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The Possibility of Legal Difficulty.

In the choice of any site for the Capital, it must be borne in mind that the Federal territory will in its relation to the States in general be a neutral power. Immediately governed by the Executive, it must, in all its bearings, have a position of neutrality and impartiality in the conflict of state interets—that is, if the true spirit of Federal institutions be allowed to sway, as it should do, the organization of the Union. Consequently, in the choice of a Capital City, care must be taken that the very fact of that choice will not complicate and confuse Federal interests and the relation of the Federation and the States. Now, the settlement of the Rivers question will prove one of the main difficulties in the adjustment of State interests. The final decision will be one for the Federal Judiciary, in other words, for one of the departments of the Federal Government. But the Federal Judiciary is peculiarly an appanage of the Federal Territory, and thus, if the Federal Capital be situated on one of the great rivers, the rights to the waters of which are, sooner or later, bound to be brought to issue in the Federal Judiciary, the Federal territory would be at once a party to a cause, and a judge in it. Suppose Albury, for instance, were chosen as the Federal City. Then there would be three parties to any dispute as to the riparian rights over Murray headwaters, namely, New South Wales, Victoria, and the Territory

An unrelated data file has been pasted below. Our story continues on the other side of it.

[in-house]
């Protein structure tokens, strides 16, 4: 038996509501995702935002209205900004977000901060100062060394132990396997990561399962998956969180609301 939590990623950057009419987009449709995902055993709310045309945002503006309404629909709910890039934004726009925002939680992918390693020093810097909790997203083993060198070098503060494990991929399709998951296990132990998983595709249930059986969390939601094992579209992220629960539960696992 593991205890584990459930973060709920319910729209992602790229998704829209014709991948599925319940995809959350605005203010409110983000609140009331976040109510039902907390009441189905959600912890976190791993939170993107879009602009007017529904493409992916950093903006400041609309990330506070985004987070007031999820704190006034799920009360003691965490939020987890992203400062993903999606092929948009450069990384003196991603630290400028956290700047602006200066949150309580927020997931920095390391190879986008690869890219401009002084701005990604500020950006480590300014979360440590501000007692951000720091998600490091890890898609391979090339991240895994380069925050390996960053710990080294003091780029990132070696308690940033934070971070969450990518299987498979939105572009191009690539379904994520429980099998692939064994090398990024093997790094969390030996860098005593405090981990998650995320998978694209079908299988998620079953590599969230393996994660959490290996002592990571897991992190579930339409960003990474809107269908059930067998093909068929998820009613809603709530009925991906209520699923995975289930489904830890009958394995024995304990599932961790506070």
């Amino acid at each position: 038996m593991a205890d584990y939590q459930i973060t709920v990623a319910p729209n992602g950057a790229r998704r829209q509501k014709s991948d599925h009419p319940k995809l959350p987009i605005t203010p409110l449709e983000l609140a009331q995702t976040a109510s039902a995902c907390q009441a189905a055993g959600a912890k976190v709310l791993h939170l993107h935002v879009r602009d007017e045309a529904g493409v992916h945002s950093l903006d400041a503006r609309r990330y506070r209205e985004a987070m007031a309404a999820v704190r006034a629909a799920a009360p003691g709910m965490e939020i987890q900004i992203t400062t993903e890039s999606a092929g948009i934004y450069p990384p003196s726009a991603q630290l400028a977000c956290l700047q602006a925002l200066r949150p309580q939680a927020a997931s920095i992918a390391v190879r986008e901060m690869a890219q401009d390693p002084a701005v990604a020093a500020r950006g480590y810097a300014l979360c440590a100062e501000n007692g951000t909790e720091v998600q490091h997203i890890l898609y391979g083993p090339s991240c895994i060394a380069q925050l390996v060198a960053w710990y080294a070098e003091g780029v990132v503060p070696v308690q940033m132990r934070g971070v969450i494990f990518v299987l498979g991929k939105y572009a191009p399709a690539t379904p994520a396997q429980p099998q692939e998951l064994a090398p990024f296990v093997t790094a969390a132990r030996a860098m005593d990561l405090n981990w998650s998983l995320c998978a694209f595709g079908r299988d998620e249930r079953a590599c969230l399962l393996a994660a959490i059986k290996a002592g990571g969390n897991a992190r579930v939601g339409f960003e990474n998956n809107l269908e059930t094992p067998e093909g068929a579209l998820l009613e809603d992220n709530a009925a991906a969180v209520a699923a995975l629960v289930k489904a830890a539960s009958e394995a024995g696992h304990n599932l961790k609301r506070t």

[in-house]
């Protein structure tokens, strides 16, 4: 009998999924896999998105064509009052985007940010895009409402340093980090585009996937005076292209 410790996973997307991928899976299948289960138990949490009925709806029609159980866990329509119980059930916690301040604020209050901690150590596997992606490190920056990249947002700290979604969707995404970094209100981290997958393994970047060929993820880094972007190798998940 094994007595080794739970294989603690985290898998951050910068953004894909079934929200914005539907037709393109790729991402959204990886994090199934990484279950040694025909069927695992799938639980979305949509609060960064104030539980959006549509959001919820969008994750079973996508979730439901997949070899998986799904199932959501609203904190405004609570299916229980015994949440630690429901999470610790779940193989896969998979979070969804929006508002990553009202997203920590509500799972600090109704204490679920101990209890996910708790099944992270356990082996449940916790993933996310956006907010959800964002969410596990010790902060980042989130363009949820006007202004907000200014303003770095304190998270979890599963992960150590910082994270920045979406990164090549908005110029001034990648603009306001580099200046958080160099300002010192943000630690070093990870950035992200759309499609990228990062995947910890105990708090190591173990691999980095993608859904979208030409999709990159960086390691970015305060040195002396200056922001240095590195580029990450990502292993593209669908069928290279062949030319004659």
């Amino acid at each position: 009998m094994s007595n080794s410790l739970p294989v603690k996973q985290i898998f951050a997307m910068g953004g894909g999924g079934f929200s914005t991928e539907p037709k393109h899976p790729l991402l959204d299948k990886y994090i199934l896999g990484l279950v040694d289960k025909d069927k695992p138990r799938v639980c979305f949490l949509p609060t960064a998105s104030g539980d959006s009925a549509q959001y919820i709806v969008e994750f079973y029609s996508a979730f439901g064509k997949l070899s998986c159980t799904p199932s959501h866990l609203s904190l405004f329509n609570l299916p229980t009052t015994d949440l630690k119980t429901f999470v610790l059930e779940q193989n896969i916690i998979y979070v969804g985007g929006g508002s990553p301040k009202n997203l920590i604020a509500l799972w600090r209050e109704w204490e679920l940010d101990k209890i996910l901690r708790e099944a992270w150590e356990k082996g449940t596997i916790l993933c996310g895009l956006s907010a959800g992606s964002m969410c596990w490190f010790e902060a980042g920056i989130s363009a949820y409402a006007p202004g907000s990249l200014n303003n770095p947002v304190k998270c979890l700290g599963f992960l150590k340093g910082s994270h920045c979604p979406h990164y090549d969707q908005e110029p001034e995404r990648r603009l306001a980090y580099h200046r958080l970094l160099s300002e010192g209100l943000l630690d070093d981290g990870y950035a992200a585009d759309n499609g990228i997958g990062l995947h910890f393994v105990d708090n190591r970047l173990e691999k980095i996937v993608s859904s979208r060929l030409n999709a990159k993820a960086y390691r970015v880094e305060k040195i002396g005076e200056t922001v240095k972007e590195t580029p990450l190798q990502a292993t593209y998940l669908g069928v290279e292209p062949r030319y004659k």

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itself. Very patently the choice of Albury would thus most seriously defeat the intent and design of the chief of the Federal Institutions, the Executive and the Judiciary; and the principal function of the latter—to hold the balance evenly between State and State, and Federal Government and States, would be destroyed at the outset. No such certainty—not even the possibility —of legal difficulty can arise in connection with the definition of Bathurst and its vicinity as the Federal Territory.

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